Dr. David Barefield gives an in-depth discussion on his research investigating the role of the MyBP-HL protein in atrial dysfunction.

Myosin binding protein H-like (MyBP-HL) is an atrial myofilament protein that establishes a stoichiometry with cardiac myosin binding protein-C (cMyBP-C). Loss of MyBP-HL leads to atrial dilation, arrhythmia, and dilated cardiomyopathy. Several human MYBPHL nonsense variants are reported in the gnomAD database.

The Barefield Lab asked whether nonsense variants prevent MyBP-HL incorporation into the myofilament, or if truncation variants result in alternative protein localization within the cardiomyocyte. Neonatal rat cardiomyocytes were isolated and transfected with wild-type mouse Mybphl or mouse Mybphl that had human MYBPHL nonsense mutations. Immunofluorescence confocal microscopy showed wild-type mouse MyBP-HL colocalized with cMyBP-C. The W54X, R133X, W158X, W192X, K250X, and R255X variants all failed to co-localize.

As the MYBPHL stop variants prevented myofilament binding, the Barefield Lab performed biophysical experiments on single myofibrils isolated from Mybphl null mice. Mybphl null myofibrils showed significantly faster phase of linear relaxation. These data show that MYBPHL premature stop variants do not encode functional proteins and loss of MyBP-HL causes biophysical defects in atrial myofibrils.

Key Topics Include:

  • Myosin binding protein H-like competes for thick filament binding with cardiac myosin binding protein-C.
  • Nonsense variants in MYBPHL result in truncated proteins that do not incorporate into the atrial sarcomere.
  • Mice lacking myosin binding protein H-like have an accelerated linear phase of myofibril relaxation.
Click to watch the webinar recording. To view the presentation full screen simply click the square icon located in the bottom-right corner of the video-viewer.


To retrieve a PDF copy of the presentation, click on the link below the slide player. From this page, click on the “Download” link to retrieve the file.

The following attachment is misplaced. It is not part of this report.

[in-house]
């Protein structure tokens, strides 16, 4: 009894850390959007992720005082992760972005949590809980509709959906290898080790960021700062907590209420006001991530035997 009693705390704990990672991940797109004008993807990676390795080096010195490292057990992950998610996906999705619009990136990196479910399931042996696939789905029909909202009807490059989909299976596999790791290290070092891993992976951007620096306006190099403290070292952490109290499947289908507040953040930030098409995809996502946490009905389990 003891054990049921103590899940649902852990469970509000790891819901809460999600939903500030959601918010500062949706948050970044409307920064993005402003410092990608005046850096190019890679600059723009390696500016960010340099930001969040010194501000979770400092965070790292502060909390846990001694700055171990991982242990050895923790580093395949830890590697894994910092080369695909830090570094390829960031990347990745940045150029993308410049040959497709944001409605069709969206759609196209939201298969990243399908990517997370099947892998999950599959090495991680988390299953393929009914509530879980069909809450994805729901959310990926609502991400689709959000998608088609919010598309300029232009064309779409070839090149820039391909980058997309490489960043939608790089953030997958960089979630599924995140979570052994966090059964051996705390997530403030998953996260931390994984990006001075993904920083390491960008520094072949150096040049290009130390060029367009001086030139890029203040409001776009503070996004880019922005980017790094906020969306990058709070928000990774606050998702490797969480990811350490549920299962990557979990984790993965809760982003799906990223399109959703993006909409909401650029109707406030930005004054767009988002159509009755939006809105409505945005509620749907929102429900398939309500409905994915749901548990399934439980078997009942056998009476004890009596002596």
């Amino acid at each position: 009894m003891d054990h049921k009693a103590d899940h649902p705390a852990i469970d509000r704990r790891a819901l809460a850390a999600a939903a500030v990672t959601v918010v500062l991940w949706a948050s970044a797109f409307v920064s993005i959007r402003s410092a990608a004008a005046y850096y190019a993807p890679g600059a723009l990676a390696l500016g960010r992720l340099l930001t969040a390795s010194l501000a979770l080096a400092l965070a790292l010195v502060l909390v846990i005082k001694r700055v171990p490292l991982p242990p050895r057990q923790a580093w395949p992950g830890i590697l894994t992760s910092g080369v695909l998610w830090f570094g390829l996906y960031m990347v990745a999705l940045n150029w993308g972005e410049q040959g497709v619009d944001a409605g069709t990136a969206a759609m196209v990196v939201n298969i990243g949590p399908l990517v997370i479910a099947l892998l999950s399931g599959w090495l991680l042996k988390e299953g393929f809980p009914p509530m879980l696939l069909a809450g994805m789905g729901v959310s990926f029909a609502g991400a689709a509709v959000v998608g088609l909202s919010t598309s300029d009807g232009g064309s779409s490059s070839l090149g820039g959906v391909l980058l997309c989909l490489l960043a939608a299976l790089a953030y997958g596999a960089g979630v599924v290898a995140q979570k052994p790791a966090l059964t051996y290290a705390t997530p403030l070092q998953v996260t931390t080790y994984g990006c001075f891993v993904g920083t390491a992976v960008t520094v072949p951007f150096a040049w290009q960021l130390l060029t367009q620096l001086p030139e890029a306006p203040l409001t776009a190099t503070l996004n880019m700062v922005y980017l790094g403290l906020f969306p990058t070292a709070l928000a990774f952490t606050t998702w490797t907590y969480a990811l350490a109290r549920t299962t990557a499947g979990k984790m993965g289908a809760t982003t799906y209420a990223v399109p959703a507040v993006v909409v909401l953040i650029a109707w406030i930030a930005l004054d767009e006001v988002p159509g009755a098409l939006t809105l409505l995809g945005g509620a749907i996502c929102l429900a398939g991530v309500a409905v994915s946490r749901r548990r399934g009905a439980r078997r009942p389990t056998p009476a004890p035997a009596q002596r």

Assistant Professor
Cell and Molecular Physiology
Loyola University Chicago

Dr. David Barefield is an Assistant Professor at Loyola University Chicago. The Barefield Lab opened in May 2020 and focuses on atrial myopathies and the role of atrial dysfunction in common forms of cardiovascular disease.

Production Partner

Aurora Scientific, Inc.

Aurora Scientific supports the scientific community in its goal of research and discovery by providing precision instrumentation of the highest quality design, construction and functionality for Muscle Physiology, Material Science and Neuroscience applications.

Additional Content From Aurora Scientific, Inc.

Setup and Use of the 3-in-1 Whole Animal System

Setup and Use of the 3-in-1 Whole Animal System

The Aurora Scientific team will perform a live virtual demonstration of their 3-in-1 Whole Animal System, using a methodology focused overview of the 3 main experimental techniques for assessing contractility of whole muscle in murine models.
Cut and Paste of Myosin Binding Protein-C in Striated Muscles

Cut and Paste of Myosin Binding Protein-C in Striated Muscles

Dr. Samantha Harris discusses the development of three new mouse models in her lab, engineered to target and replace specific myosin binding protein-C paralogs in muscle fibers and impact of their mutations on skeletal and cardiac muscle diseases.
Integrating Patient Engagement and Trainee Development in Pre-Clinical Research

Integrating Patient Engagement and Trainee Development in Pre-Clinical Research

Christopher Perry, PhD discusses how his laboratory aims to discover mechanisms by which metabolic dysfunction causes muscle weakness and apply these findings to develop new therapies for muscle disorders. Homira Osman, PhD provides a particular focus on leveraging scientific findings for practice and policy and linking trainees with patient communities.

Additional Content From American Physiological Society

Additional Content From European Council for Cardiovascular Research

Cardio-Renal-Lymphatic Disease

Cardio-Renal-Lymphatic Disease

In this webinar, Dr. Giacomo Rossitto shares his research on heart failure and the related lymphatic dysfunction in patients.

Related Content